Connect With Us
A defined benefit plan is one set up to provide a predetermined retirement benefit to employees or their beneficiaries, either as a certain dollar amount each month, or a percentage of compensation.
Employer contributions to a defined benefit plan are very complex to determine and require the work of an actuary. The assets of the plan are held in a pool, rather than individual accounts for each employee, and as a result, the employees have no voice in investment decisions. Once the plan is established, the employer must continue to fund it, even if the company has no profits in a given year. Since the employer makes a specific promise to pay a certain sum in the future, it is the employer who assumes the risk of fluctuations in the value of the investment pool.
The maximum annual contribution you can make in 2011 to a defined benefit plan is one that would be projected to yield a benefit equal to the lesser of $195,000 or 100 percent of the participant's average compensation for the three highest consecutive years. For 2012, the amount increases to $200,000.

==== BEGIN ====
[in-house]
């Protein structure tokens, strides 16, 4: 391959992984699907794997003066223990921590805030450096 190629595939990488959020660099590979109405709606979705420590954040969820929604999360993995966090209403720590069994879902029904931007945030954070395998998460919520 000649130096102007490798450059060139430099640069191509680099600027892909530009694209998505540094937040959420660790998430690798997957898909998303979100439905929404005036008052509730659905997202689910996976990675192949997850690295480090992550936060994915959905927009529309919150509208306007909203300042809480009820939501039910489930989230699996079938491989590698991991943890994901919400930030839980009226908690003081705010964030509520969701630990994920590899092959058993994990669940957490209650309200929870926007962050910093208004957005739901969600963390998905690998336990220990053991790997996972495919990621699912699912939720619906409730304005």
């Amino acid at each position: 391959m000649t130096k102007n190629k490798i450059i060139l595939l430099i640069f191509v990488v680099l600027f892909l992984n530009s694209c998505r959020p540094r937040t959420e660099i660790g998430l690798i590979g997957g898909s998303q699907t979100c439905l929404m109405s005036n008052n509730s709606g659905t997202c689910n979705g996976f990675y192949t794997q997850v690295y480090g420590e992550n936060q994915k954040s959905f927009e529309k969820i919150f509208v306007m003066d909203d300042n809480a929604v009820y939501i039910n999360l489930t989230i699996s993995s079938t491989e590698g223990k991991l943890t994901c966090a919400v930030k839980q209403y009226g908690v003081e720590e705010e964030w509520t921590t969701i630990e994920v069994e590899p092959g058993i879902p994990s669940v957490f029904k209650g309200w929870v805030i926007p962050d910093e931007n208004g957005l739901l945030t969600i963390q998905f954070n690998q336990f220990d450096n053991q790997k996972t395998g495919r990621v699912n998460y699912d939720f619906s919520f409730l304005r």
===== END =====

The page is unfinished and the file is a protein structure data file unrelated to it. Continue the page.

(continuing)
Very few defined benefit plans provide for the benefits to be adjusted each year to reflect the effects of inflation (called the Cost of Living Adjustment, or COLA), so over the years of your retirement, the value or purchasing power of your benefits may shrink considerably.
The Pension Benefit Guarantee Corporation (PBGC). With a defined benefit plan, the employer is legally required to make sure there is enough money in the plan to pay the guaranteed benefits. If the company fails to meet its obligation, the federal government steps in. Defined benefit plans are the only type of pension insured by the PBGC. The insurance works similarly to the federal deposit insurance that backs up your bank accounts. If your plan is covered and the sponsoring company goes bust, PBGC will take over benefit payments up to a maximum amount. The insurance protection helps make your pension more secure, but it is not a full guarantee that you will get what you expected.